“If any civilization is to survive, it is the morality of altruism that men have to reject.” -Ayn Rand
As of my writing this, Buddhists are killing Rohingya Muslims in Myanmar. Millions of people are displaced from Syria and Iraq. Children are still starving in Africa. There was a terrorist attack in London this morning. Antifa is vandalizing American streets. North Korea is threatening nuclear war. Harvey has destroyed parts of Texas. Irma has destroyed parts of Florida. And that’s just whats getting coverage every day. That doesn’t even include the day to day struggles that we all face. Struggles with personal health. Struggles with family health. Struggles with finances. Struggles at the workplace. We all have our own problems.
But with a new international or environmental crisis popping up by the hour, one has to ask themselves a hard question:
Can I care about everything?
And I mean truly care. Truly empathize to where I will give my time, money, and resources to help solve the problem? And if not, to what level can I care? If I placed your level of care on a spectrum, with one end being “abstract concern” and the other end being “complete dedication of time, money, and resources” to an issue, which side of the spectrum would most of the world’s issues lie in your mind?
- Climate change?
- Wildlife conservation?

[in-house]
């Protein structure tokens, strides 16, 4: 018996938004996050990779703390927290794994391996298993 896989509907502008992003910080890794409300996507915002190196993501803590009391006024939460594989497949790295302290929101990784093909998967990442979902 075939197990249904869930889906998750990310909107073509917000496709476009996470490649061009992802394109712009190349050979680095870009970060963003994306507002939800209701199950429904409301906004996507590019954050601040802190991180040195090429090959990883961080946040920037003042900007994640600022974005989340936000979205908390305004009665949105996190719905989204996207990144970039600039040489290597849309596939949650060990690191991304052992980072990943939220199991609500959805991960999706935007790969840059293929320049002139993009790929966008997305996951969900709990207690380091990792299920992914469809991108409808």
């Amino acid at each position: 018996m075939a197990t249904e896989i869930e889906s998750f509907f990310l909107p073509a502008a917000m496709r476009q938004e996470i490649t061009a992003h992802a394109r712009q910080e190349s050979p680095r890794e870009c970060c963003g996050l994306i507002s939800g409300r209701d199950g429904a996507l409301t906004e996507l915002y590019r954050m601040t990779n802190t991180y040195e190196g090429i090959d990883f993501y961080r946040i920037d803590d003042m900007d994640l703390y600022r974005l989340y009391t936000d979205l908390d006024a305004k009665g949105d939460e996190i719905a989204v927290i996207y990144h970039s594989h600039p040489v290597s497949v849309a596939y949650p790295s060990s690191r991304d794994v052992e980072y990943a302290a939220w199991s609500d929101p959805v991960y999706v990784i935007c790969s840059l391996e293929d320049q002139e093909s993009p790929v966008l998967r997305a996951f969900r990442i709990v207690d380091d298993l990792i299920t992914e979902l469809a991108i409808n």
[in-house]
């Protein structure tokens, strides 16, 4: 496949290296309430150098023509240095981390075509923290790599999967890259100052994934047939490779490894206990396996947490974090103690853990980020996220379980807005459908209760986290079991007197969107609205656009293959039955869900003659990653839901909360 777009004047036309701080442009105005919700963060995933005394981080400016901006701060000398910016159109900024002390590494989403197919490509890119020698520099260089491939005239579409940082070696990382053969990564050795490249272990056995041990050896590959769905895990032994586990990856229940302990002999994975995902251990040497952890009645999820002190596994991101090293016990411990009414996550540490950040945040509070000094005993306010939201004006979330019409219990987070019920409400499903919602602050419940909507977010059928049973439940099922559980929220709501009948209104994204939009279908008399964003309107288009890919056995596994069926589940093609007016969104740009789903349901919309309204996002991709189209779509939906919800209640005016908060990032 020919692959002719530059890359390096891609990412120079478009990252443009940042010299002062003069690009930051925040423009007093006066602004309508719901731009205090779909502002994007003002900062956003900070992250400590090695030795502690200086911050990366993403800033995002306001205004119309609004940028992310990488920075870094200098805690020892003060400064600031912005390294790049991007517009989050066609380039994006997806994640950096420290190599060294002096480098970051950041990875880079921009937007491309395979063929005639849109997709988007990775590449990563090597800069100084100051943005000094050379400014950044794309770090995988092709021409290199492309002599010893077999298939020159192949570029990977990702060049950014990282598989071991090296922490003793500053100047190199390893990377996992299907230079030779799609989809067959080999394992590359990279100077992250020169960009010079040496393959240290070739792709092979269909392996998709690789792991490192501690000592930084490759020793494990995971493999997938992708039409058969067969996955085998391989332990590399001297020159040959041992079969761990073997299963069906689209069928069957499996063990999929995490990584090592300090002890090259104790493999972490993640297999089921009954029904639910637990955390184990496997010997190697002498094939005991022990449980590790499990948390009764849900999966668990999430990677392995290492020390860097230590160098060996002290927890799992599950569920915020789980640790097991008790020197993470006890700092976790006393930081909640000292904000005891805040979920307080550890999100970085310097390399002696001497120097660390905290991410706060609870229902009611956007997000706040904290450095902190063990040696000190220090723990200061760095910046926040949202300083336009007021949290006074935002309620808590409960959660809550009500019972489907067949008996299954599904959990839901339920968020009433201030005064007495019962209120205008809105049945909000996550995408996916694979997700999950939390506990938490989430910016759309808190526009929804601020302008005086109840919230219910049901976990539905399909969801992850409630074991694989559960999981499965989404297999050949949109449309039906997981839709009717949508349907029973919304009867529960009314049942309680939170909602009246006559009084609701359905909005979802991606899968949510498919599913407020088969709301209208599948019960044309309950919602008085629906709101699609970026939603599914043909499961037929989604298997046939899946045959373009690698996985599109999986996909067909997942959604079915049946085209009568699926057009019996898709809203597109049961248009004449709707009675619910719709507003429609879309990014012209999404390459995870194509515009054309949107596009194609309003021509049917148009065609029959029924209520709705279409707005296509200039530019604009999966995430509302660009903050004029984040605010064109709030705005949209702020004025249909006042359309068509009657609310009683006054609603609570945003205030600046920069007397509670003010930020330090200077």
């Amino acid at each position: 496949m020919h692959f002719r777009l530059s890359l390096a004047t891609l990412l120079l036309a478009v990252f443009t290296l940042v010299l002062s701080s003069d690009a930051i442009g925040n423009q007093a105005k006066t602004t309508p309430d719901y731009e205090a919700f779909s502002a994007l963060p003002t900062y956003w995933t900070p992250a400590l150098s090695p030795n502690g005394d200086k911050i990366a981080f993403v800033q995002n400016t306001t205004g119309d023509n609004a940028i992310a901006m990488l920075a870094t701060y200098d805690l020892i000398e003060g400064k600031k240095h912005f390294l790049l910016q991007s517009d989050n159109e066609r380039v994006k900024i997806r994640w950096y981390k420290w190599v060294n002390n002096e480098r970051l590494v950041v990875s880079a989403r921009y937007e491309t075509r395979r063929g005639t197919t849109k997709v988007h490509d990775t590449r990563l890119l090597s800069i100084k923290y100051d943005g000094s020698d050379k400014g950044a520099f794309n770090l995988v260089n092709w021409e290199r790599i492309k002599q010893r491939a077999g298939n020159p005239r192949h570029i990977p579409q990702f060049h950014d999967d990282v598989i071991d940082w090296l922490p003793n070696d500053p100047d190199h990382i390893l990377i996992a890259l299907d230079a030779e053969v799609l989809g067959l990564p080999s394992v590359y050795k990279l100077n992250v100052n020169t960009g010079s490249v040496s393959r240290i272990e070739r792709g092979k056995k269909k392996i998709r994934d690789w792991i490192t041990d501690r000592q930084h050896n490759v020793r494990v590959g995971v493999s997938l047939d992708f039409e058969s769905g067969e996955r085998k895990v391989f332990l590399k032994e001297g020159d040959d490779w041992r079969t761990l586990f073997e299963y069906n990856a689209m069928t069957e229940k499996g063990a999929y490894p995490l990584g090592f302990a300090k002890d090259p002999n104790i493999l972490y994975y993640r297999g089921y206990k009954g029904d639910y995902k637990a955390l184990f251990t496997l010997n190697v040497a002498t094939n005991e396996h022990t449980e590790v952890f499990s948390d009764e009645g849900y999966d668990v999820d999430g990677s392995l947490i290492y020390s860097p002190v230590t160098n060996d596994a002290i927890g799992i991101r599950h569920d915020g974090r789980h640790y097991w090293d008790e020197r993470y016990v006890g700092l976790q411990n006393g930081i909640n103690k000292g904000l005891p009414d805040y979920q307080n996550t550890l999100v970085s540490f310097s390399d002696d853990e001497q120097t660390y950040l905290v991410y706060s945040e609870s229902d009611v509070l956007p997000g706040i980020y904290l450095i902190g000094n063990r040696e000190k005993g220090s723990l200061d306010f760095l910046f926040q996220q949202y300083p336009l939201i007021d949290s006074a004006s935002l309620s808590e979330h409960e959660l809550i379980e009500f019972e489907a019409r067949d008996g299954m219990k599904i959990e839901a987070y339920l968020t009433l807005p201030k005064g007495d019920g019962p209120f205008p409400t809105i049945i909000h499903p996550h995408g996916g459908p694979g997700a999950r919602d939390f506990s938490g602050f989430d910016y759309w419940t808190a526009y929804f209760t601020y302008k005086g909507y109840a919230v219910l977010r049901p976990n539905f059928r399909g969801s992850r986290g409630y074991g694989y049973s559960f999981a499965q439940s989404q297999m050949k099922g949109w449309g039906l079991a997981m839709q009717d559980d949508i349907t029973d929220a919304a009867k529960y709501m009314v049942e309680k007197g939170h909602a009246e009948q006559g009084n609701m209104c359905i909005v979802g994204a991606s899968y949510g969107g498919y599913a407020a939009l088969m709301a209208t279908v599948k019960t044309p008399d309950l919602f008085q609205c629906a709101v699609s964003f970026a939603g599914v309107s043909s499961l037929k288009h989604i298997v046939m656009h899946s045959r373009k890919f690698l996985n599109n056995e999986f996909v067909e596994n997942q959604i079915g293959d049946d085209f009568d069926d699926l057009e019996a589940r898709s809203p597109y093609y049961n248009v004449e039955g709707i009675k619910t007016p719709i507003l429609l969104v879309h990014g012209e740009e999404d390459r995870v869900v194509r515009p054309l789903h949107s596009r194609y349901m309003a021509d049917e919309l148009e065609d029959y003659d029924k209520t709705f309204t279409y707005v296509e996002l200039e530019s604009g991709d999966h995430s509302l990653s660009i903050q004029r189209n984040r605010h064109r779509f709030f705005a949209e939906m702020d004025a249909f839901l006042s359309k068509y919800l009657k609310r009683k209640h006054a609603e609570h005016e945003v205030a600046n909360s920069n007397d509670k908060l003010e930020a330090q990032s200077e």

- Breast cancer?
- Nuclear proliferation?
- Genocide (Any… Pick one)?
- Pipelines running through Native American lands?
I imagine that you find one or more of these issues important to you. But if you were honest with yourself, despite them being important to you, most of them probably fall on the “Abstract Concern” side of your spectrum. You intellectually have an opinion on the issue, but you’ve done literally nothing about it other than change your facebook status, or “raise awareness” behind your keyboard.
I would venture to argue that we don’t have the empathic capacity to truly care about most problems in the world. British anthropologist Robin Dunbar’s Rule of 150 suggests that we can only form meaningful relationships with 150 people. Despite our social media friends lists, we don’t have the cognitive ability to maintain meaningful interactions in a group much larger than 150. Naturally, there are those few social outliers who can operate at a higher number than the rest of us, but the Rule of 150 suggests that there is a limit to our empathy.
If I told you that you were going to be stuck on a desert island, and you could only bring twenty people, what would you do? You would prioritize. You would most likely start with the closest of your family members, and work outwards from there. The closer the friend, the more likely they make the twenty. You are being forced to prioritize, and therefore you make a decision on the people you care about the most. We do the same for the world problems that we care about. Your mother died of Cancer? You probably care about Cancer treatment more than the next person. You were robbed at gunpoint? You probably care about crime in your city more than the next guy. We prioritize the issues closest to us, and work out from there.